• Scenery Censor: Anya and Leo naked in the sauna is strategically blocked by the large fur hat Harry is wearing.
  • Shooting Gallery: Harry Palmer is introduced to General Midwinter blazing away in his mansion's private indoor shooting range. Later when Harry is framed as a Soviet agent he's beaten up and dragged onto the range, where he has to talk Midwinter out of shooting him on the spot.
  • Shoot Your Mate: Leo is ordered by the Brain to shoot an opposition agent who will be waiting at a rendezvous point. She turns out to be his girlfriend Anya. Leo doesn't pull the trigger but reports to the Brain that he did, then sends Harry on an Uriah Gambit mission into Latvia so he won't tell anyone. He later reprograms the Brain to erase the order so it had never been given.
  • Shout-Out:
  • Spanner in the Works:
    • Midwinter brags that his billion dollar Master Computer is never wrong. Provided of course that accurate information is being fed into it.
    • Midwinter puts the computer room in Lock Down after seeing Leo on his camera trying to reprogram the Brain. However one door closes on a trolley that's being pushed through at the time, leaving a gap for Leo to escape through. He then enters a fire evacuation program into the Brain to open the other doors.
  • Spy Fiction: Oscillates between Stale Beer and Dirty Martini. On the one hand, the more flamboyant visuals place it closer to a Bond film from the same time period, and the technology on display borders into light Spy Fi. On the other hand, said tech, though certainly certainly advanced for the time, is far from implausible and practically quaint by today's standards. The titular "Billion Dollar Brain" is a roughly on par with real signals intelligence systems that would be in use just a few years later.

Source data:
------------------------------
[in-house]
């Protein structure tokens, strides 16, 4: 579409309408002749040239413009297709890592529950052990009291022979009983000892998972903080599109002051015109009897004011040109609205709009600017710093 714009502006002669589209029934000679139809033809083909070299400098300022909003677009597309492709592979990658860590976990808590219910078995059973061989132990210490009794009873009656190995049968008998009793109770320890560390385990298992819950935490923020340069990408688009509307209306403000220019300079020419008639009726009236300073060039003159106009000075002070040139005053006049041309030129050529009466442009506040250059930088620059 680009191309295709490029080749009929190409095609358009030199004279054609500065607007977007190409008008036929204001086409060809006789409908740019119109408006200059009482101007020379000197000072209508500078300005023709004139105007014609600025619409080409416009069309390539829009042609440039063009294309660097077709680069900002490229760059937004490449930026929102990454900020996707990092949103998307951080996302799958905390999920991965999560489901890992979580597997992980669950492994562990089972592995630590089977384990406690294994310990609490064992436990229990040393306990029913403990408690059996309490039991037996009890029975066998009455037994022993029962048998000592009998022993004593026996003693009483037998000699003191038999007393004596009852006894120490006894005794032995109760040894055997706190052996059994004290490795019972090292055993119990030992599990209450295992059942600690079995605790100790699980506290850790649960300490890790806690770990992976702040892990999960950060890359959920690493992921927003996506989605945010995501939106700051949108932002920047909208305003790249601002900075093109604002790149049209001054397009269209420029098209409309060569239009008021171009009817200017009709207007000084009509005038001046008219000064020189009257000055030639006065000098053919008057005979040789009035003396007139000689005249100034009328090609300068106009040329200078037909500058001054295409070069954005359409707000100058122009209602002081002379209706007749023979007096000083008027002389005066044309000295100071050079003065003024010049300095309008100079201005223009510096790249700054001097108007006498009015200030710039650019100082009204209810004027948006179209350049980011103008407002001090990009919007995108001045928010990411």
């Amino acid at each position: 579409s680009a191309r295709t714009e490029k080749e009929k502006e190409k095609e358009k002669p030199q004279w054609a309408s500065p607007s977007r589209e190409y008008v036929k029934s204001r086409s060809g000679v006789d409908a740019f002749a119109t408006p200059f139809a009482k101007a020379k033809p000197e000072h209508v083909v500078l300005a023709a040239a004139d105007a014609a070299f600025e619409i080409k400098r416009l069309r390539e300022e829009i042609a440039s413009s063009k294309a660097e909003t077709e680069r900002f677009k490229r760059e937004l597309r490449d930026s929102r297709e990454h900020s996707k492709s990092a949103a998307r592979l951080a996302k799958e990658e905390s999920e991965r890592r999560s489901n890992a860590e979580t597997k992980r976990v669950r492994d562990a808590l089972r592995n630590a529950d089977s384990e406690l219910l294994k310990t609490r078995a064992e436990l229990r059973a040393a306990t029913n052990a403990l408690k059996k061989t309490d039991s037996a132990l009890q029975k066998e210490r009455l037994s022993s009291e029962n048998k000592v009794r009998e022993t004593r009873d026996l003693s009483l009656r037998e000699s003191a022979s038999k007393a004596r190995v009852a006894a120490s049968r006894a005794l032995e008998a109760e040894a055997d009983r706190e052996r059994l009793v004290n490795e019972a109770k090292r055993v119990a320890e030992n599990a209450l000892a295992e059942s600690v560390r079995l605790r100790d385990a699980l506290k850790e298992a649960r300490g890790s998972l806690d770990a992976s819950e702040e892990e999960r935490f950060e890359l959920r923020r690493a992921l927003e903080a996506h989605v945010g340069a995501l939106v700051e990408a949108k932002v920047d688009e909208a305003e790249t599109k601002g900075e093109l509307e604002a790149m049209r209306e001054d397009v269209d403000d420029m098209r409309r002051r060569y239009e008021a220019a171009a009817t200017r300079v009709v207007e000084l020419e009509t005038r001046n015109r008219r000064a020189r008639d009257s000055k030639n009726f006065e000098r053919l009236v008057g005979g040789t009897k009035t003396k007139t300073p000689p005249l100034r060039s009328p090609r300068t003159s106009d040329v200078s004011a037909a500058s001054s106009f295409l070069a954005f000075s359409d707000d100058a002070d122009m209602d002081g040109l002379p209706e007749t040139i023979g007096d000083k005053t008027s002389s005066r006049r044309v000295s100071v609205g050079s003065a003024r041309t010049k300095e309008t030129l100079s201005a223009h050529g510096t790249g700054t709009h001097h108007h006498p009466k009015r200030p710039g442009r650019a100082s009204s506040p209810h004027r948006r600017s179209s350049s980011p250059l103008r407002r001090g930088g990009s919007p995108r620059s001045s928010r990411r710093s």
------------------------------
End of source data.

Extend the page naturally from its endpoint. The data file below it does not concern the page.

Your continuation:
• Super Drowning Skills: Thinking that his agents in the Soviet Union have successfully spread a debilitating virus, General Midwinter leads his private army in a charge across the frozen Gulf of Finland, intending to invade (and "liberate") Latvia; however, his "agents" never existed: and a Soviet Airforce bomber drops a massive "Blockbuster" bomb on the ice; and the entire army, including the General, die horribly, in an "hommage" to Sergei Eisenstein's "Alexander Nevsky".
  • You Have Outlived Your Usefulness:
    • When Harry refuses to go along with Leo's scheme, Leo arranges for Midwinter to get film of Harry drinking with Colonel Stok.
    • Leo is being led off by Midwinter's men when Anya guns them down and shouts for Leo to run and catch the train. As he does so however, she grabs the case holding the virus off him and gives Leo the boot, literally.
  • Trailers Always Lie: The trailer gives the impression the film is a science-fiction movie about an evil computer that attempts to take over the world; in fact it's about an British ex-MI5 agent who stumbles across a Texan oil billionaire's attempt to foment counter-revolution in Latvia, with the eponymous computer only appearing in one scene.
  • War Is Hell: The Crusaders die in a horrific fashion, fighting each other to cling to the slippery ice floes before sinking beneath the waves, while Mindwinter drowns still trapped in his own vehicle.
  • When Harry Met Svetlana: Subverted even though the man is called is Harry! Anya takes a shine to him right away in preference to the older Leo, but she's still a KGB agent doing her job.
  • With Friends Like These...: Leo calls Harry the one guy in the world he can call a friend, but that doesn't stop him from setting Harry up to be killed.
  • World War III: Palmer realizes Midwinter's plan would unavoidably cause this, and races against the clock to stop it.